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6 Tips for Organizing a Successful Online Event

By Diana Robertson


“Cartoon woman looking at others during online conference

A month before the District 91 Conference in 2020, the COVID-19 lockdown was announced, and everything that could go wrong did. Read the six tips below to learn how this team turned its event around from disaster to an online success.

 

1 Put the Value for Your Attendees First

If you have a mixed audience—such as new members, non-serving members, club officers, and District leaders—structure your event so that it will be of value to everyone and look for topics that are interesting: public speaking tips from pros, leadership, improvisation/Table Topics®, debates, humor, etc. Just make sure that your topics are centered around self-development, communication, and leadership to maximize value for everyone.

 

2 Marketing Is Everything

For a small event, one active District Public Relations Manager might be able to handle the job, but if you’re planning a large event, you’ll need a marketing team. The D91 Conference had two copywriters for social media posts, one designer for the visuals, one video editor, and a person responsible for the website. Find a way to track your marketing performance or you won’t know what worked and what didn’t.

 

3 Give It a Professional Feel

The D91 Conference team worked to maintain a professional look to establish credibility. This included creating a website, avoiding images of poor quality, and having a modern graphic design. These days you can make astonishing graphics without any prior experience. A free service that can help is Canva. Want a webpage but don’t know how to code? There are plenty of website-building platforms that don’t require that knowledge, such as WordPress.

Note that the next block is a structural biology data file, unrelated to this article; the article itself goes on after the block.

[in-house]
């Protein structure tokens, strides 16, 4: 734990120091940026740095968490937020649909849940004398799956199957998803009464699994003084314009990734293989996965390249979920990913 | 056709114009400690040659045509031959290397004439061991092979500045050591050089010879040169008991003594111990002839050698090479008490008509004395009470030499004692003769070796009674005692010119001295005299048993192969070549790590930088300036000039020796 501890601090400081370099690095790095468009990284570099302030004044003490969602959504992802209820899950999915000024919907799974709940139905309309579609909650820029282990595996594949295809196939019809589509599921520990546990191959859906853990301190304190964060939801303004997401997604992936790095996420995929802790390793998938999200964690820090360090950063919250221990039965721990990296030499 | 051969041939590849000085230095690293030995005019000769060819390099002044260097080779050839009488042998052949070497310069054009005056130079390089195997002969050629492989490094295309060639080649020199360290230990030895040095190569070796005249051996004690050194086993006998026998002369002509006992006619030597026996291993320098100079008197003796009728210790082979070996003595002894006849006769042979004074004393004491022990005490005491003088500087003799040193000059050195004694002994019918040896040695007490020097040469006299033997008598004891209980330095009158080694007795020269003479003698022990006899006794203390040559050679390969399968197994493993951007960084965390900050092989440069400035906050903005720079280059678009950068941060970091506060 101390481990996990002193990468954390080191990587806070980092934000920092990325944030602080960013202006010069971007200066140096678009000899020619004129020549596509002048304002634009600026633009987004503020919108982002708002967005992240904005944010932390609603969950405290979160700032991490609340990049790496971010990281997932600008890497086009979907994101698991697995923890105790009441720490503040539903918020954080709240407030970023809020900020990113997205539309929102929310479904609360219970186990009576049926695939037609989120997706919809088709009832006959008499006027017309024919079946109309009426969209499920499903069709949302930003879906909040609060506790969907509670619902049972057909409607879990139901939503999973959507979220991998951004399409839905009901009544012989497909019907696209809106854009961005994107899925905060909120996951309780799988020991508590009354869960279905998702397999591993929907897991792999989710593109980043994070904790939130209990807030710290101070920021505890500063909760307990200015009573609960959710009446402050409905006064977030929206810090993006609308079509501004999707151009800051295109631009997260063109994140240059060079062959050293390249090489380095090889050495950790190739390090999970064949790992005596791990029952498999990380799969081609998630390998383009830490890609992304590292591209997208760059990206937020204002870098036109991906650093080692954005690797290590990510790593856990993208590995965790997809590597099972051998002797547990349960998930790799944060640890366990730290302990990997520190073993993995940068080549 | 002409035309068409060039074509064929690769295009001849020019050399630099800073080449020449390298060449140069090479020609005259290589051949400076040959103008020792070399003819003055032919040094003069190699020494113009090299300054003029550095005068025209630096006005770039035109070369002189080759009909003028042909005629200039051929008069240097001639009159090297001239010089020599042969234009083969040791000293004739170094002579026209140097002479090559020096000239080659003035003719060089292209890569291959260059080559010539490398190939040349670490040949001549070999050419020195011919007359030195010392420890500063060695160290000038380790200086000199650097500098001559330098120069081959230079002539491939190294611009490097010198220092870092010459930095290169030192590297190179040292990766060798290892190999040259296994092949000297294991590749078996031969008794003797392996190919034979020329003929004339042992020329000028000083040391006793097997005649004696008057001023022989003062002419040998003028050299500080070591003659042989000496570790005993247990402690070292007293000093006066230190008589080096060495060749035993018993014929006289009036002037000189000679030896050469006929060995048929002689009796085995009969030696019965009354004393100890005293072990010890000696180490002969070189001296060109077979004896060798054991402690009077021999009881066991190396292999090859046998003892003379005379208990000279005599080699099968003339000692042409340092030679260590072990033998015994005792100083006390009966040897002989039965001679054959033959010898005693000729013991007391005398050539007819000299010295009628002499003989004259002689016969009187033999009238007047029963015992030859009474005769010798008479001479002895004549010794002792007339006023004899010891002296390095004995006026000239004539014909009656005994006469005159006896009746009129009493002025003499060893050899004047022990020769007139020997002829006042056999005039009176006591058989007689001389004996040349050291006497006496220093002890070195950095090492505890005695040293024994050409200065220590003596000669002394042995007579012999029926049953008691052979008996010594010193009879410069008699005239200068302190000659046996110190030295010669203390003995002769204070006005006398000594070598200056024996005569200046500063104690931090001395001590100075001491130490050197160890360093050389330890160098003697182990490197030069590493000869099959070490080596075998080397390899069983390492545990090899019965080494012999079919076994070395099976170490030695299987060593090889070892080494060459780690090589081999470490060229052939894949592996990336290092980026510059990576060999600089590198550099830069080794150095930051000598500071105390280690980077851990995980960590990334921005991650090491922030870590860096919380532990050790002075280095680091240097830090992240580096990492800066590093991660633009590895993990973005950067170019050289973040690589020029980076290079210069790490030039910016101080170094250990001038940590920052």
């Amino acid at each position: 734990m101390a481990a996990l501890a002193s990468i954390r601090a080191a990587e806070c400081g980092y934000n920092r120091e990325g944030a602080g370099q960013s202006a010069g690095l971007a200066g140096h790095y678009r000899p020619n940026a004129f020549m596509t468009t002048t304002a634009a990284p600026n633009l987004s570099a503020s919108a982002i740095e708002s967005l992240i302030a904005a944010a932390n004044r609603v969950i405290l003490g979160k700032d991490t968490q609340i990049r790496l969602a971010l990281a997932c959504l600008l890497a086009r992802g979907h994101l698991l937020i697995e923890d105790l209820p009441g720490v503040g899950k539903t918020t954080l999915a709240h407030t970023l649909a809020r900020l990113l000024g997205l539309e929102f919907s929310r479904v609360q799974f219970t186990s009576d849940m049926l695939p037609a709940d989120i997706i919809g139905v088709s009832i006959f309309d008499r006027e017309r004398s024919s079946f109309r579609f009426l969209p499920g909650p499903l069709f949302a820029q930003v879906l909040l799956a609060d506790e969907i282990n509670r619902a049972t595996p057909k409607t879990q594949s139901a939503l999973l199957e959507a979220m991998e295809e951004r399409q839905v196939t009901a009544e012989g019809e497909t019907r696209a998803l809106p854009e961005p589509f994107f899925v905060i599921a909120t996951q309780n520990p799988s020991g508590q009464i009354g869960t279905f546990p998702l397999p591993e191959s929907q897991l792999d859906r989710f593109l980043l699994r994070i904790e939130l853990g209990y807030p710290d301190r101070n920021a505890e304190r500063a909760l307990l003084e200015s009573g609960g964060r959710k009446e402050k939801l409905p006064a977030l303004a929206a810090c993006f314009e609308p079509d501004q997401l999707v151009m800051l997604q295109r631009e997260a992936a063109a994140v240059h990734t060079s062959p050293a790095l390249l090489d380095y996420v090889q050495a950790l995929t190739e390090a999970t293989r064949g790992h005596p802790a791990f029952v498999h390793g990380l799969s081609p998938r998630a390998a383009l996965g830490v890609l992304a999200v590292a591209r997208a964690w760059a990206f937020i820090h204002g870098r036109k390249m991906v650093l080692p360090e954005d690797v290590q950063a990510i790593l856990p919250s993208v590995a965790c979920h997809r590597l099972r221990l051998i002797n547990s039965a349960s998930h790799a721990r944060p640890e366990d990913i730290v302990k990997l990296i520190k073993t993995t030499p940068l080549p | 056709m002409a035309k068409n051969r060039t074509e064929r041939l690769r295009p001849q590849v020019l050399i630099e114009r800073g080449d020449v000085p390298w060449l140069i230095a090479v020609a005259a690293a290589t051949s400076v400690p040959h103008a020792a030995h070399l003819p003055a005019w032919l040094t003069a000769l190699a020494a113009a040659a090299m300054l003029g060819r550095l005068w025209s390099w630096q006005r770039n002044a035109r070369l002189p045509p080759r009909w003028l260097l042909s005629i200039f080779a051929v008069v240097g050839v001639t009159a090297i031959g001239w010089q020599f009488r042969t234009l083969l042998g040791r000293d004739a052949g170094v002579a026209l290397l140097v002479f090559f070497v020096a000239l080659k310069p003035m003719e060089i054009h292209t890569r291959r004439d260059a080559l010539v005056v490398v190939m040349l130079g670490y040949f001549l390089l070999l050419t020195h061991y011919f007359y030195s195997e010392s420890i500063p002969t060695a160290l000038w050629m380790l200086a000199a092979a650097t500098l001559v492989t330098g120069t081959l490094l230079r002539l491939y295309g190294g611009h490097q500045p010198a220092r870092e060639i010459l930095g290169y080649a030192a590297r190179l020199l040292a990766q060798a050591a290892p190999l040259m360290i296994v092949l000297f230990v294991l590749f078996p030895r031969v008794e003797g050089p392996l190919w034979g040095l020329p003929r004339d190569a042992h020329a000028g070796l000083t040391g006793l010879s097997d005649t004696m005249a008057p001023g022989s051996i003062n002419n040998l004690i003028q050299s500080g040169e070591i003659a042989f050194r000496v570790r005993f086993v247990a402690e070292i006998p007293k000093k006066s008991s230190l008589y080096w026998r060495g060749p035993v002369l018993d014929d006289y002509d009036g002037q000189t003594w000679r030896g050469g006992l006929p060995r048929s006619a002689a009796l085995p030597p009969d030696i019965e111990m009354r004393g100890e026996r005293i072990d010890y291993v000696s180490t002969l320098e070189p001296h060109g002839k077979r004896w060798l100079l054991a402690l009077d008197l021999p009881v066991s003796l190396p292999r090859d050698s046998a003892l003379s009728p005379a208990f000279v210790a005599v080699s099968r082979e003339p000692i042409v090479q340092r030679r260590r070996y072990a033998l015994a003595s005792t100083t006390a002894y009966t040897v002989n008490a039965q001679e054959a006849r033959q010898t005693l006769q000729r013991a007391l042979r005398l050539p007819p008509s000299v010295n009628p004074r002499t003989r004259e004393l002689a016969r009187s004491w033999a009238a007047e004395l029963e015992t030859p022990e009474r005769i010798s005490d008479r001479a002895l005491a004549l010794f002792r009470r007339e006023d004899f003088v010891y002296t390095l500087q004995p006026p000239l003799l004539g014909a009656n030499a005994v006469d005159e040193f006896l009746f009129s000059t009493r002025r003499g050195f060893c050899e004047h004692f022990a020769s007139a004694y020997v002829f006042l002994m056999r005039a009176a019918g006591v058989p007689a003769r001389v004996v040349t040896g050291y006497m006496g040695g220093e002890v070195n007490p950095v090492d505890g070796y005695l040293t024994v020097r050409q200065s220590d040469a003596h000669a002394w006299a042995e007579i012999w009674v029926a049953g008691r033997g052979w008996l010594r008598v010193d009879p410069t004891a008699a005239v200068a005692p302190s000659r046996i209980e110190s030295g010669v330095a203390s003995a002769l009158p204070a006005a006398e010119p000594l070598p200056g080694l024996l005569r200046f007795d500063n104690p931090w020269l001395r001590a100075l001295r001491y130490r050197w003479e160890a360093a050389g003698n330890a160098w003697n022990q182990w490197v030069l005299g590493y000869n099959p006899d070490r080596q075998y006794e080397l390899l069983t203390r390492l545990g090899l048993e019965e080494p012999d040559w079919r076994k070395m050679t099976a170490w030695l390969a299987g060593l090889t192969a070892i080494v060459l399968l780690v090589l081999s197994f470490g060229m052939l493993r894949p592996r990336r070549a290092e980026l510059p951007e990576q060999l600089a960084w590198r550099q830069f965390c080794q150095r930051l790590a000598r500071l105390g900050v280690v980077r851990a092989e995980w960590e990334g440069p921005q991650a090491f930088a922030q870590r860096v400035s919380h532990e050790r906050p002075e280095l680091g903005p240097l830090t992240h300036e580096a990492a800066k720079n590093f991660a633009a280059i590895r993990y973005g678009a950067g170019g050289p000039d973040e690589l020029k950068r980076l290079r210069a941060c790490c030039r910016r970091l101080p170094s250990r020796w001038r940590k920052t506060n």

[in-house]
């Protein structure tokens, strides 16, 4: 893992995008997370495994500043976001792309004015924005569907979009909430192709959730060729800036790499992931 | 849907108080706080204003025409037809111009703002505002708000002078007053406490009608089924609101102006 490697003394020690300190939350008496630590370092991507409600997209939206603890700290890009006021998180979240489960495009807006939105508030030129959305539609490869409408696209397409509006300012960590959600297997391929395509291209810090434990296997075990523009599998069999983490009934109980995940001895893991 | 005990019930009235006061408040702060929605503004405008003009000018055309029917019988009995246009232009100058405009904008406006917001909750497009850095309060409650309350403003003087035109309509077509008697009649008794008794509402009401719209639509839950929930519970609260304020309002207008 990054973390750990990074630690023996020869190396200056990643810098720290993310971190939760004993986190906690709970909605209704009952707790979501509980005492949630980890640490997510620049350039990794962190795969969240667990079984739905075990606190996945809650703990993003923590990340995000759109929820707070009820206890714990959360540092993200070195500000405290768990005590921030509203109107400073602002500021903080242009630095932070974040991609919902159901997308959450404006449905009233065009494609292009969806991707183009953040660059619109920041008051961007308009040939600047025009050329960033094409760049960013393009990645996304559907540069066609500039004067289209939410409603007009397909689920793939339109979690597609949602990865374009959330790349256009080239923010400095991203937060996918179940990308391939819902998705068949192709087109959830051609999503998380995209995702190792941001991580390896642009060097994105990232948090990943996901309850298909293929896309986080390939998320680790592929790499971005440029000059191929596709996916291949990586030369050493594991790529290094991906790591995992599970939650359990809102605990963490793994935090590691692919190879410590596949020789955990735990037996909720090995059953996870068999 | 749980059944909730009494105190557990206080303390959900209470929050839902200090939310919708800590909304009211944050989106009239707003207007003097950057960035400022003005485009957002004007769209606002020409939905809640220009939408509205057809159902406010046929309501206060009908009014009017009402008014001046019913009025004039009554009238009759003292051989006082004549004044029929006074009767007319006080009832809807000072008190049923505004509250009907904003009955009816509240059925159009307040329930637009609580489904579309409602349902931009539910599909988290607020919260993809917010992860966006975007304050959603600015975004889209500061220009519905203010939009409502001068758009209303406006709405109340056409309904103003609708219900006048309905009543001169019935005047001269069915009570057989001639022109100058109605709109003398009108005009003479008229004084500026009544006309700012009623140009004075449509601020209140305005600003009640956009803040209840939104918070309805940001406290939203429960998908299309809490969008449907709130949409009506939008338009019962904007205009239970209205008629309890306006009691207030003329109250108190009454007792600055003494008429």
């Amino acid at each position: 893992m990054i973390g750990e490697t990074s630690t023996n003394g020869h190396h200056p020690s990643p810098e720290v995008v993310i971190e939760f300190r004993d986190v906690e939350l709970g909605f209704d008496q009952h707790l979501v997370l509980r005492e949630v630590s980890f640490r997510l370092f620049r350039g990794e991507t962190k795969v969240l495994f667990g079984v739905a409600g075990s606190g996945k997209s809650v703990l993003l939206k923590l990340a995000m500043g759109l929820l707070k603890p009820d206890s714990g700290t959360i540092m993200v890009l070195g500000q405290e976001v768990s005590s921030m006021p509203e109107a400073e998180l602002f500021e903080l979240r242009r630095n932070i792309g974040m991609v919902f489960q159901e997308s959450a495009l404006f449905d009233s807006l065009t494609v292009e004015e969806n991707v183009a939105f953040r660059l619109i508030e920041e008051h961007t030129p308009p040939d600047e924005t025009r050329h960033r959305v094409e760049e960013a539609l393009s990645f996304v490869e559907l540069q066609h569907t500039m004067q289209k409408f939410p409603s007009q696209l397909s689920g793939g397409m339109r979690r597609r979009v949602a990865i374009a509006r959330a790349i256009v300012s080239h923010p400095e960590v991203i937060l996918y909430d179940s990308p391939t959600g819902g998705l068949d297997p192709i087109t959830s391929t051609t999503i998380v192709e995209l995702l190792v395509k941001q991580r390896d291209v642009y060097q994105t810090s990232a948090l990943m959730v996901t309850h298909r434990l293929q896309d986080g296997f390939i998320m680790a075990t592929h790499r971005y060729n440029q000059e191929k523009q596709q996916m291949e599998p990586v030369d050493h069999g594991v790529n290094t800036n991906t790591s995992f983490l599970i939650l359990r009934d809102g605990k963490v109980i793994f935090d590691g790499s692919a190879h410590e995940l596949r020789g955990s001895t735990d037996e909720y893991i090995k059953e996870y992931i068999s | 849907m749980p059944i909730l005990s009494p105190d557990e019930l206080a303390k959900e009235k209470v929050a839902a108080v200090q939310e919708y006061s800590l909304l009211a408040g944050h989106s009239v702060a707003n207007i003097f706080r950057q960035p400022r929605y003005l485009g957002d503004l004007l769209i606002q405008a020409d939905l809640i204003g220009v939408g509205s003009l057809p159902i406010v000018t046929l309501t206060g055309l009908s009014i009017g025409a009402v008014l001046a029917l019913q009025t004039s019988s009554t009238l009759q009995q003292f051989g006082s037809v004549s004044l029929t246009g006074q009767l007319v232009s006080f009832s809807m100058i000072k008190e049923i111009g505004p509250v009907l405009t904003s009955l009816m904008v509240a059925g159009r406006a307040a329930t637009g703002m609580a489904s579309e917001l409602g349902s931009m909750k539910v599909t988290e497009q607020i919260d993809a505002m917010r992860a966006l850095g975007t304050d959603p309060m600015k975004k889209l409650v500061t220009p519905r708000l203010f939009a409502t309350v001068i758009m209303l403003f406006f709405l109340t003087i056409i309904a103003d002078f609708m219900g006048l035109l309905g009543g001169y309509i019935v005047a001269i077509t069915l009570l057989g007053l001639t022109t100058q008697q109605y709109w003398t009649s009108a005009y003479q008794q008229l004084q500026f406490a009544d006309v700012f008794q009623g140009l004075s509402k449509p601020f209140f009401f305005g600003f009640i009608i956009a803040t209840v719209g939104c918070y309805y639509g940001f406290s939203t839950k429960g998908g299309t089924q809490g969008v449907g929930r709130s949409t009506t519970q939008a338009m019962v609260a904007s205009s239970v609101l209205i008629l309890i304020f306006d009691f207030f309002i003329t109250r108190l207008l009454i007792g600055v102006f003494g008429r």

4 Master Your Technology

Whatever technology you use, be it the Zoom app for online events or microphones for in-person events, make sure to test it plenty of times and let all your presenters check it ahead of time too. Then have a Plan B in case any of your technology fails at the last minute.

 

5 Preparation Is Always Key

Make sure every person is fully aware of their role on the day and have plenty of backup plans in place. Being live for two days for nearly 20 hours meant there were plenty of opportunities for things to go wrong, which is why it was rehearsed multiple times. Behind the scenes, we had a backup for every major role.

 

6 Keep Experimenting

Don’t be afraid to try new approaches, because when one door shuts another one opens. At the time, nobody was even sure that public speaking could be performed online, or if Zoom, an app very few people had heard of at the time, wouldn’t crash in the middle of the event. Attendees panicked, presenters dropped off, even the leaders were skeptical. Yet, the team continued to work hard and kept on experimenting. And you can do the same with your events!

 

These tips are extracted from the author’s full February 2021 article. Read it here.


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